I realize that it is almost Father’s Day and I am finally writing a recap for one of my favorite races, the Mother’s Day Half Marathon. Better late than never. This is a little local race that continues to grow in size and popularity. The race benefits The Cancer Connection. I had run the race twice before. Last year was a tough run for me for a variety of reasons only made worse by unseasonably hot temps. This year I lined up feeling a lot better physically and mentally. One week prior I ran a strong 6.5 miles of the Plattsburgh Half Marathon Relay. I’ve been running more consistently and building up a base before marathon training begins in July. I’m nowhere near the shape I was in the first time I ran this race, but I am determined to get back there.
I arrived with barely enough time to use the port-a-potties. As I exited the sani can the race was beginning. I walked quickly to the start area and merged into the crowd of runners. There is such a laid back vibe to this race, I wasn’t feeling nervous. The weather was grey and threatening heavy rain, but the rains were holding off so far. It was cool out and ideal for running.
I felt good, but knew enough to take it easy on the first few miles. My A goal was to run under 2:10. This goal was directly related to my performance the week before in Plattsburgh. However, each course varies and while the Mother’s Day Half is not overly technical, it is a bit more challenging that Plattsburgh. So my B goal was to finish under 2:15. I immediately saw the 2:15 pacer and fell easily ahead of her.
The rain came, but softly. It was just warm enough by then that the rain actually felt nice. I ran smoothly and felt as though I was running a solid pace to achieve my A goal, but I don’t use any kind of tracker for races so I had no idea. I felt great. I didn’t look behind, but I was convinced I had lost the 2:15 pacer. Shortly after the first 6.5 miles I caught a glimpse of a bright yellow shirt gaining on me from behind. I knew before I saw the sign that it was the 2:15 pacer. With a quick spin of my head I confirmed my suspicions. I snarled internally and then started running a little faster until I could no longer see that yellow shirt out of the corner of my eye.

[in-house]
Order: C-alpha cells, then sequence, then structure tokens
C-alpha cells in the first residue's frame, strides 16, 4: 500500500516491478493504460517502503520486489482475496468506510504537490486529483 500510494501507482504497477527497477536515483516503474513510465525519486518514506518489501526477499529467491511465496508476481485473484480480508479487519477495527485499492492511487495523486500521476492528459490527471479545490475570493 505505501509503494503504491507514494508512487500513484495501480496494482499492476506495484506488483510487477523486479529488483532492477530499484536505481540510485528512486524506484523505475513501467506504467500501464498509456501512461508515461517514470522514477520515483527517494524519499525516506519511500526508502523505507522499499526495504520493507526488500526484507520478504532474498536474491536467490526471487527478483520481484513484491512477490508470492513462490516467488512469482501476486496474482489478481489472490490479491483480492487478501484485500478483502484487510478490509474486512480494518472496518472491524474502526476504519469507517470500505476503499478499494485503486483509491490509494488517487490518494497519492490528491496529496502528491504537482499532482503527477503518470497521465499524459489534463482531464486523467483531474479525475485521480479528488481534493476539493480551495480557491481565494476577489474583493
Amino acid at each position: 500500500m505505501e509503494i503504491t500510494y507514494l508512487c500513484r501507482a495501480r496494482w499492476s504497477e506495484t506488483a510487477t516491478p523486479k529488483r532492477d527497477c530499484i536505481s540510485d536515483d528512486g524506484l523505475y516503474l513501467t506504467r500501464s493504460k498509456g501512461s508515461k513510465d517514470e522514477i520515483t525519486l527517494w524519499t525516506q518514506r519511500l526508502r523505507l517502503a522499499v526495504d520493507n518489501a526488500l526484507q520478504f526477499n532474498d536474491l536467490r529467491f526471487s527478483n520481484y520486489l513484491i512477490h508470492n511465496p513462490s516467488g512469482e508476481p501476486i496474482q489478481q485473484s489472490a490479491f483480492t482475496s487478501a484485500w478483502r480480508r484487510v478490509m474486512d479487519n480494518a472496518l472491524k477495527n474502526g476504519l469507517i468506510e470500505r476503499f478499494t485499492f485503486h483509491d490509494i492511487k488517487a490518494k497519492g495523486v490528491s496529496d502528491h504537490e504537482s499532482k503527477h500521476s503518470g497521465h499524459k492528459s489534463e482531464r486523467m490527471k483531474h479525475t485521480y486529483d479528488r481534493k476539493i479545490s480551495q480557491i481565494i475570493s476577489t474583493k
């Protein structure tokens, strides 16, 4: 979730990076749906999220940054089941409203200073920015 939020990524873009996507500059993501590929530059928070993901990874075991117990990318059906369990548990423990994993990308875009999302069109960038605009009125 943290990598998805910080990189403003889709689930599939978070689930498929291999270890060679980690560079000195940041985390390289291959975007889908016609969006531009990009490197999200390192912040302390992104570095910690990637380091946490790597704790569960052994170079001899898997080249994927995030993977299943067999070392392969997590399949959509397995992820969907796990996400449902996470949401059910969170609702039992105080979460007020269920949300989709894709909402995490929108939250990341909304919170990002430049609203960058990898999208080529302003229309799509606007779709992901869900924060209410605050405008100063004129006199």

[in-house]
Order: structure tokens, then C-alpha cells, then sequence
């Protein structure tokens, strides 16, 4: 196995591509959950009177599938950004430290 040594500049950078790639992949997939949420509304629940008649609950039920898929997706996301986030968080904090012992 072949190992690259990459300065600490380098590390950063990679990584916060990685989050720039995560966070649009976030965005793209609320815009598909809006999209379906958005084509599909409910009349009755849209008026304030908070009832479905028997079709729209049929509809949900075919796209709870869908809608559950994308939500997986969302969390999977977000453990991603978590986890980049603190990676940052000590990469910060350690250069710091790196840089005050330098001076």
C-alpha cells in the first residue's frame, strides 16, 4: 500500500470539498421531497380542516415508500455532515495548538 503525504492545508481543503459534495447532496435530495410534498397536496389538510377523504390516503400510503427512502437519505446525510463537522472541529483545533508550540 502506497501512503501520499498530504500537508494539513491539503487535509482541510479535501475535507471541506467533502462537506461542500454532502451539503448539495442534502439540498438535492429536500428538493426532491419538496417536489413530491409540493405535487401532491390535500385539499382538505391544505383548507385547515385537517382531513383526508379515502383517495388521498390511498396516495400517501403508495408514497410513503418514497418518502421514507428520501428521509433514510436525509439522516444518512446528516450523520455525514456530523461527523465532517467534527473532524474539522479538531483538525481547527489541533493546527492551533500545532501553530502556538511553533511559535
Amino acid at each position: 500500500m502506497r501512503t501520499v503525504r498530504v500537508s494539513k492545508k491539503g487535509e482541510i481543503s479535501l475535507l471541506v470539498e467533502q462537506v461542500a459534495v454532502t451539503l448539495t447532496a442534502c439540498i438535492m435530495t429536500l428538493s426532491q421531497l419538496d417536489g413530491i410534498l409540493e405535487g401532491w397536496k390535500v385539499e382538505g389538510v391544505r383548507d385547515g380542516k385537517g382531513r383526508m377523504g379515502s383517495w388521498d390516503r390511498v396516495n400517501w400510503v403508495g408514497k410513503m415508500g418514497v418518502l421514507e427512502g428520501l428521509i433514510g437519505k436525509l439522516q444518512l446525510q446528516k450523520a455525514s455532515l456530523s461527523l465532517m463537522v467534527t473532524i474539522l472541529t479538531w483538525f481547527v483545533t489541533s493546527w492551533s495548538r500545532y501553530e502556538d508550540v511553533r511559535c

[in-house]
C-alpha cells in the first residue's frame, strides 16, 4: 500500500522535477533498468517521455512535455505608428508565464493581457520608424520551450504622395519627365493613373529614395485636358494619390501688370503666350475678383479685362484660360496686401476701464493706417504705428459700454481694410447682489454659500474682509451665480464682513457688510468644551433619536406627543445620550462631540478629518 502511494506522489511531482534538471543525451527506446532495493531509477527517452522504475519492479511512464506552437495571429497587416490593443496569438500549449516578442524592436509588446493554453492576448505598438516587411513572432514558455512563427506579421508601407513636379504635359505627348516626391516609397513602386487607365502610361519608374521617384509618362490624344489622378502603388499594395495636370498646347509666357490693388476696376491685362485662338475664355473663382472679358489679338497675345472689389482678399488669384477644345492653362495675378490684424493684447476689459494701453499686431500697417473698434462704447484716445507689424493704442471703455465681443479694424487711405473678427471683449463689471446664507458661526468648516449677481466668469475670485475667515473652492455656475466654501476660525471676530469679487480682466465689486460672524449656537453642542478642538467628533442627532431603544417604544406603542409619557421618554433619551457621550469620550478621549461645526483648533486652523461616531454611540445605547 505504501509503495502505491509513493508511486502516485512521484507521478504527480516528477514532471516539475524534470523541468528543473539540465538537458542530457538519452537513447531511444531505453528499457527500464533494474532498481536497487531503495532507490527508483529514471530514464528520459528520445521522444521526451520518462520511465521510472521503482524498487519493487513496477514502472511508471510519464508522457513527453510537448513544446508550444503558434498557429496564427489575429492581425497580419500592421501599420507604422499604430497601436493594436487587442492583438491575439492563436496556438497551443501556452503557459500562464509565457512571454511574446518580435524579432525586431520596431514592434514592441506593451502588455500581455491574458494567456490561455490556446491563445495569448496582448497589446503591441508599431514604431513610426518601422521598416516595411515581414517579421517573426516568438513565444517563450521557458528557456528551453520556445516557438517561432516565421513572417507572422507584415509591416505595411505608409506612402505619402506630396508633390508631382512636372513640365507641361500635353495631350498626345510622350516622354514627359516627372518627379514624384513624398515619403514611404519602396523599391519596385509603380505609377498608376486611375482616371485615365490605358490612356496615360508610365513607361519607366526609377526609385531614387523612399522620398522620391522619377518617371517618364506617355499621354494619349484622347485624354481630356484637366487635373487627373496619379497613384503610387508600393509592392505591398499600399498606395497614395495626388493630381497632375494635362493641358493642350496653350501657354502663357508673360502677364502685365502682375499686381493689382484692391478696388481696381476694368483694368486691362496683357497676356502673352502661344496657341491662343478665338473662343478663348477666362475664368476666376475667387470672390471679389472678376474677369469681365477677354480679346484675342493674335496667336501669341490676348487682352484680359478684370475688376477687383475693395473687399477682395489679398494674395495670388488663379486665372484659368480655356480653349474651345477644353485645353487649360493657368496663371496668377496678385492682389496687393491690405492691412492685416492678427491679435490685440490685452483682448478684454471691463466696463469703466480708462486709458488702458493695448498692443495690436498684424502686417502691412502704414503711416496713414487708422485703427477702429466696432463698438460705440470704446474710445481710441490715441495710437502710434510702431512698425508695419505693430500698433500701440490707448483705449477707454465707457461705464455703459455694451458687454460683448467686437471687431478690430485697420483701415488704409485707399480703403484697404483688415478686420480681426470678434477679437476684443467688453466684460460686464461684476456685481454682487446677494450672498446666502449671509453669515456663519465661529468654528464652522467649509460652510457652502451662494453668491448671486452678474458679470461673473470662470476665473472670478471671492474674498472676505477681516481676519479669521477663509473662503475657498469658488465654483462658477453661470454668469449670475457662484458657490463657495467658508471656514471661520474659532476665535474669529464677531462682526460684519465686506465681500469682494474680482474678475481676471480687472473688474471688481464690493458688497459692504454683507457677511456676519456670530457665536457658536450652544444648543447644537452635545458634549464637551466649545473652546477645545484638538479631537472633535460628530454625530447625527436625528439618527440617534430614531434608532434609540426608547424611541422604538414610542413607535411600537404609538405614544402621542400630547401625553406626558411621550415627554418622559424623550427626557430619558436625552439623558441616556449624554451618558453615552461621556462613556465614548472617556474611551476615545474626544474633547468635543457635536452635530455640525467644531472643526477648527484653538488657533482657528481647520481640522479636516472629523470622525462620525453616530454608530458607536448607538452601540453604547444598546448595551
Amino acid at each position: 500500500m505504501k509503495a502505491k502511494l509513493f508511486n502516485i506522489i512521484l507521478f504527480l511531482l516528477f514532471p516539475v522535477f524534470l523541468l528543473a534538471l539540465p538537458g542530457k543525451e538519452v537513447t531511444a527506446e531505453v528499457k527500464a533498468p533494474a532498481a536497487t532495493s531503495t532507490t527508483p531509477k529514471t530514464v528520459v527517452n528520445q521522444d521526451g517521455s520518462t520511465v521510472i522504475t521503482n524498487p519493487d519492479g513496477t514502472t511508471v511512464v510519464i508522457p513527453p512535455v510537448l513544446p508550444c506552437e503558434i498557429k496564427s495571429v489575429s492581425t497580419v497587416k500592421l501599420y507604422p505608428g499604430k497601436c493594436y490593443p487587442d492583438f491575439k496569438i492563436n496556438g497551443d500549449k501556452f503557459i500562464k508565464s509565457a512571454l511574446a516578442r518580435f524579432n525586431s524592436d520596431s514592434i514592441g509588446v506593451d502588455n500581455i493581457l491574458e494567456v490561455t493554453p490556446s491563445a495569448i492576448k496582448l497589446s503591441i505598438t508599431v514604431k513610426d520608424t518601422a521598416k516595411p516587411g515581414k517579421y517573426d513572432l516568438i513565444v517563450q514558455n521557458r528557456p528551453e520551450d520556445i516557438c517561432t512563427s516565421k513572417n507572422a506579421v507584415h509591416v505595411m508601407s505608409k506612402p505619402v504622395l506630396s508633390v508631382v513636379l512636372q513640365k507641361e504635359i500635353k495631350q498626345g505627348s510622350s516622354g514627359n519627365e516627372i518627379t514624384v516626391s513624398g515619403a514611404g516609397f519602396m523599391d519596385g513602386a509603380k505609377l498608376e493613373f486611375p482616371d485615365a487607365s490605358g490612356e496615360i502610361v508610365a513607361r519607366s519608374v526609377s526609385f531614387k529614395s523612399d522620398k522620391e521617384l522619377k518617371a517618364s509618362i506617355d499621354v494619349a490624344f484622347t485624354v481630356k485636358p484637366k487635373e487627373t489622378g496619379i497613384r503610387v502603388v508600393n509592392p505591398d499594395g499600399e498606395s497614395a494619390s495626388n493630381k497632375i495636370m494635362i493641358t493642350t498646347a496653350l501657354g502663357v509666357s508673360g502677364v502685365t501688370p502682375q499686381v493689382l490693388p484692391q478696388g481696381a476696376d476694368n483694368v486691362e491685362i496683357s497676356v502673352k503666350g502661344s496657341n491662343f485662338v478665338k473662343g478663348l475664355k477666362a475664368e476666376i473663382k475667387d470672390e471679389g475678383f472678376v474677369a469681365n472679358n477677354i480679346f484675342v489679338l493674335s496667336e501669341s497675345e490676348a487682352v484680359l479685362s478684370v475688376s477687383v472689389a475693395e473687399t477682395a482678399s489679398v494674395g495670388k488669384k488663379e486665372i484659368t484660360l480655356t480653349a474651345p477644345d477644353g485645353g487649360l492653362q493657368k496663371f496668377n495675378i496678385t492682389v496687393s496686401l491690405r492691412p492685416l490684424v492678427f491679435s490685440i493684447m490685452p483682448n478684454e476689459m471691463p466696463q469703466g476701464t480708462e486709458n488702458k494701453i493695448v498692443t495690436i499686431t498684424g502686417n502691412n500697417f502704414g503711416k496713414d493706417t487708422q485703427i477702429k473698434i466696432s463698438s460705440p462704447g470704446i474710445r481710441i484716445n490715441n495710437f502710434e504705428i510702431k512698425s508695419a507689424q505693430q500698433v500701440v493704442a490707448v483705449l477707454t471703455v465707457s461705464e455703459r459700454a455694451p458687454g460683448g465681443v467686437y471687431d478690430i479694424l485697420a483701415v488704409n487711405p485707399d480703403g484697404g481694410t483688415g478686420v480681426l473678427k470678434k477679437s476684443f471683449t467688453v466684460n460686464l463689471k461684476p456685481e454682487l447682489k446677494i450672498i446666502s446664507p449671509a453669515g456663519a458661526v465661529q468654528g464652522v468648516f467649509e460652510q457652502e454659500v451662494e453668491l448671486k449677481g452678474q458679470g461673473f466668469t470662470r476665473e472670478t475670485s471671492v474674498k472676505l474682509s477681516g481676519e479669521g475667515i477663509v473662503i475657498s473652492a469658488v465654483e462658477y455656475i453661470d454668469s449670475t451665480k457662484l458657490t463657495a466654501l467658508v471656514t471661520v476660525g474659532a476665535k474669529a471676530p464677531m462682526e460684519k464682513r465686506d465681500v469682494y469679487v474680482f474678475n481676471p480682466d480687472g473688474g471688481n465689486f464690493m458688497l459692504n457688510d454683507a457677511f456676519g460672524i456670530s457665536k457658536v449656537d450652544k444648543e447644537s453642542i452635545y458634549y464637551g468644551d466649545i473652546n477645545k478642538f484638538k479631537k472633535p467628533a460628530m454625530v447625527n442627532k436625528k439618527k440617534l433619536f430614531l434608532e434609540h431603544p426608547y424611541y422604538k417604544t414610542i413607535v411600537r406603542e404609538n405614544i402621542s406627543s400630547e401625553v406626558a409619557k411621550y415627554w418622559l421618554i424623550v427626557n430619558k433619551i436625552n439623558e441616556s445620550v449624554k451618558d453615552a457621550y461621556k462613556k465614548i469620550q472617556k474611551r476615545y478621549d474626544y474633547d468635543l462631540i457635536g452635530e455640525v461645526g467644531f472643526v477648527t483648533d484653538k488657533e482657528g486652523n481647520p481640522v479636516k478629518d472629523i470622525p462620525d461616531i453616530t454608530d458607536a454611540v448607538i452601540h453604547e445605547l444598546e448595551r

I lost the pacer and tried to keep up a slightly faster pace than I had run in the first half. I certainly felt as though I was running a stronger pace than 2:15, but suddenly the pacer was behind me again. I sped up and lost her. Back and forth, it continued like this for the last half of the race. At about mile 12 I got really pissed off when I saw the pacer appear at my heels again. Oh hell no! I hit the last mile at a sprint. I kept it up, didn’t look back and finished as strong as I possibly could at 2:13:13.
I could see Orlando and Carlos cheering for me just before I crossed the finish line. In a split second I remembered why I run these races. It’s not really about my time. Last year’s race was grueling and challenging, but I finished it. This year’s race was a really strong effort on my part. I ran my heart out and finished proud. Both years represent my commitment to living an active, healthful life. No matter what my finish time is, I finish proudly and grateful for the ability to move my body. When I see my husband and son at the finish I remember that I do this because I want to be around for as long as I can to enjoy my family. I also hope that my son sees me as a positive example of how to live a healthy life.
The rest of Mother’s Day was spent enjoying Carlos’ soccer game with my mom and lunch together.